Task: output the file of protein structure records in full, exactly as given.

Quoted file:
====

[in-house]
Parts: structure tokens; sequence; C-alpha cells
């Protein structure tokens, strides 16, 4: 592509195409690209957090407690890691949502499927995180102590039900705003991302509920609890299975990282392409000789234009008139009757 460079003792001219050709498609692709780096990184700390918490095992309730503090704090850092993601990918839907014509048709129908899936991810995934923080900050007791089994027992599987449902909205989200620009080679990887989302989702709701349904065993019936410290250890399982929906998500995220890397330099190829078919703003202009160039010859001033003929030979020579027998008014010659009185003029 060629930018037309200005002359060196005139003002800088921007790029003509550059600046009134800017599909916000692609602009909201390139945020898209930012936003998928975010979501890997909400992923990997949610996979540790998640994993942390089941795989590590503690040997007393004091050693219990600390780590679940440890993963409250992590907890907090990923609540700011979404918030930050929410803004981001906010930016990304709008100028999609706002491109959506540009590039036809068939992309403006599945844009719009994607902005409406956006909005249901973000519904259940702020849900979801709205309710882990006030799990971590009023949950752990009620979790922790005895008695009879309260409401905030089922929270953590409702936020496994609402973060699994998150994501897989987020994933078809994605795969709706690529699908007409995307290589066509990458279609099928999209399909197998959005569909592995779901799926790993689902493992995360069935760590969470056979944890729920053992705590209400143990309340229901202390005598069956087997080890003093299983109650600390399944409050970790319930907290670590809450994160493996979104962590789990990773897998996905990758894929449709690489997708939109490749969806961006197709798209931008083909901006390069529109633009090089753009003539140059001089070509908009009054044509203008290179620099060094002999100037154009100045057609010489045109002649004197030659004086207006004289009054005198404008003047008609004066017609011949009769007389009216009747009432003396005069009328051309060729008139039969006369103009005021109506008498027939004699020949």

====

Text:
[in-house]
Parts: structure tokens; sequence; C-alpha cells
């Protein structure tokens, strides 16, 4: 592509195409690209957090407690890691949502499927995180102590039900705003991302509920609890299975990282392409000789234009008139009757 460079003792001219050709498609692709780096990184700390918490095992309730503090704090850092993601990918839907014509048709129908899936991810995934923080900050007791089994027992599987449902909205989200620009080679990887989302989702709701349904065993019936410290250890399982929906998500995220890397330099190829078919703003202009160039010859001033003929030979020579027998008014010659009185003029 060629930018037309200005002359060196005139003002800088921007790029003509550059600046009134800017599909916000692609602009909201390139945020898209930012936003998928975010979501890997909400992923990997949610996979540790998640994993942390089941795989590590503690040997007393004091050693219990600390780590679940440890993963409250992590907890907090990923609540700011979404918030930050929410803004981001906010930016990304709008100028999609706002491109959506540009590039036809068939992309403006599945844009719009994607902005409406956006909005249901973000519904259940702020849900979801709205309710882990006030799990971590009023949950752990009620979790922790005895008695009879309260409401905030089922929270953590409702936020496994609402973060699994998150994501897989987020994933078809994605795969709706690529699908007409995307290589066509990458279609099928999209399909197998959005569909592995779901799926790993689902493992995360069935760590969470056979944890729920053992705590209400143990309340229901202390005598069956087997080890003093299983109650600390399944409050970790319930907290670590809450994160493996979104962590789990990773897998996905990758894929449709690489997708939109490749969806961006197709798209931008083909901006390069529109633009090089753009003539140059001089070509908009009054044509203008290179620099060094002999100037154009100045057609010489045109002649004197030659004086207006004289009054005198404008003047008609004066017609011949009769007389009216009747009432003396005069009328051309060729008139039969006369103009005021109506008498027939004699020949």